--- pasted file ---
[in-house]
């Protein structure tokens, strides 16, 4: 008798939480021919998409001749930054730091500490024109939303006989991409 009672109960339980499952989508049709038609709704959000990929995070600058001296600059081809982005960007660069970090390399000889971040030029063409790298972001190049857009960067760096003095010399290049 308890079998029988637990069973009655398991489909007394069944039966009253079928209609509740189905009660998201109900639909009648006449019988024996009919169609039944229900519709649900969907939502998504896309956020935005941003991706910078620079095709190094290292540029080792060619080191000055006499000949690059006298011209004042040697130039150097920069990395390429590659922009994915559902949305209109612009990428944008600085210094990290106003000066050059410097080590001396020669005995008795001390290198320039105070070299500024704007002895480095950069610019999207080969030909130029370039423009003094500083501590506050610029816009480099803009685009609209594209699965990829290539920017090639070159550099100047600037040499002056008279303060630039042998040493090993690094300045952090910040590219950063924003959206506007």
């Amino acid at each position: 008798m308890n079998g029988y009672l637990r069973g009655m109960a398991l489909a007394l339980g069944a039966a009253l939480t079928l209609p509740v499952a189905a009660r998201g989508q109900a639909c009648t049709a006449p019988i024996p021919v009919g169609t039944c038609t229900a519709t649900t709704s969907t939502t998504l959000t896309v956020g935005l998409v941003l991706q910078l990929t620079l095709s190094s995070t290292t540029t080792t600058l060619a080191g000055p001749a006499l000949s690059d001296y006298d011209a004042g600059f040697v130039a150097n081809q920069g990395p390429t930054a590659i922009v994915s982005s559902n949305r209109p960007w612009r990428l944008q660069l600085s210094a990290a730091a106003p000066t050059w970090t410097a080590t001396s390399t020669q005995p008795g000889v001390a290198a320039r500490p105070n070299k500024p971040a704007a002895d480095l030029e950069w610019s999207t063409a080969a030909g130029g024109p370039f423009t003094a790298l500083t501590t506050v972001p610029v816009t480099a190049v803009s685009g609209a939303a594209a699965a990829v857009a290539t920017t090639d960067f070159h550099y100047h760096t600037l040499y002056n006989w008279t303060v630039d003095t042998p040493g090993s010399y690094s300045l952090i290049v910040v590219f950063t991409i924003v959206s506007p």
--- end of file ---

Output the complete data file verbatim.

[in-house]
């Protein structure tokens, strides 16, 4: 008798939480021919998409001749930054730091500490024109939303006989991409 009672109960339980499952989508049709038609709704959000990929995070600058001296600059081809982005960007660069970090390399000889971040030029063409790298972001190049857009960067760096003095010399290049 308890079998029988637990069973009655398991489909007394069944039966009253079928209609509740189905009660998201109900639909009648006449019988024996009919169609039944229900519709649900969907939502998504896309956020935005941003991706910078620079095709190094290292540029080792060619080191000055006499000949690059006298011209004042040697130039150097920069990395390429590659922009994915559902949305209109612009990428944008600085210094990290106003000066050059410097080590001396020669005995008795001390290198320039105070070299500024704007002895480095950069610019999207080969030909130029370039423009003094500083501590506050610029816009480099803009685009609209594209699965990829290539920017090639070159550099100047600037040499002056008279303060630039042998040493090993690094300045952090910040590219950063924003959206506007």
């Amino acid at each position: 008798m308890n079998g029988y009672l637990r069973g009655m109960a398991l489909a007394l339980g069944a039966a009253l939480t079928l209609p509740v499952a189905a009660r998201g989508q109900a639909c009648t049709a006449p019988i024996p021919v009919g169609t039944c038609t229900a519709t649900t709704s969907t939502t998504l959000t896309v956020g935005l998409v941003l991706q910078l990929t620079l095709s190094s995070t290292t540029t080792t600058l060619a080191g000055p001749a006499l000949s690059d001296y006298d011209a004042g600059f040697v130039a150097n081809q920069g990395p390429t930054a590659i922009v994915s982005s559902n949305r209109p960007w612009r990428l944008q660069l600085s210094a990290a730091a106003p000066t050059w970090t410097a080590t001396s390399t020669q005995p008795g000889v001390a290198a320039r500490p105070n070299k500024p971040a704007a002895d480095l030029e950069w610019s999207t063409a080969a030909g130029g024109p370039f423009t003094a790298l500083t501590t506050v972001p610029v816009t480099a190049v803009s685009g609209a939303a594209a699965a990829v857009a290539t920017t090639d960067f070159h550099y100047h760096t600037l040499y002056n006989w008279t303060v630039d003095t042998p040493g090993s010399y690094s300045l952090i290049v910040v590219f950063t991409i924003v959206s506007p």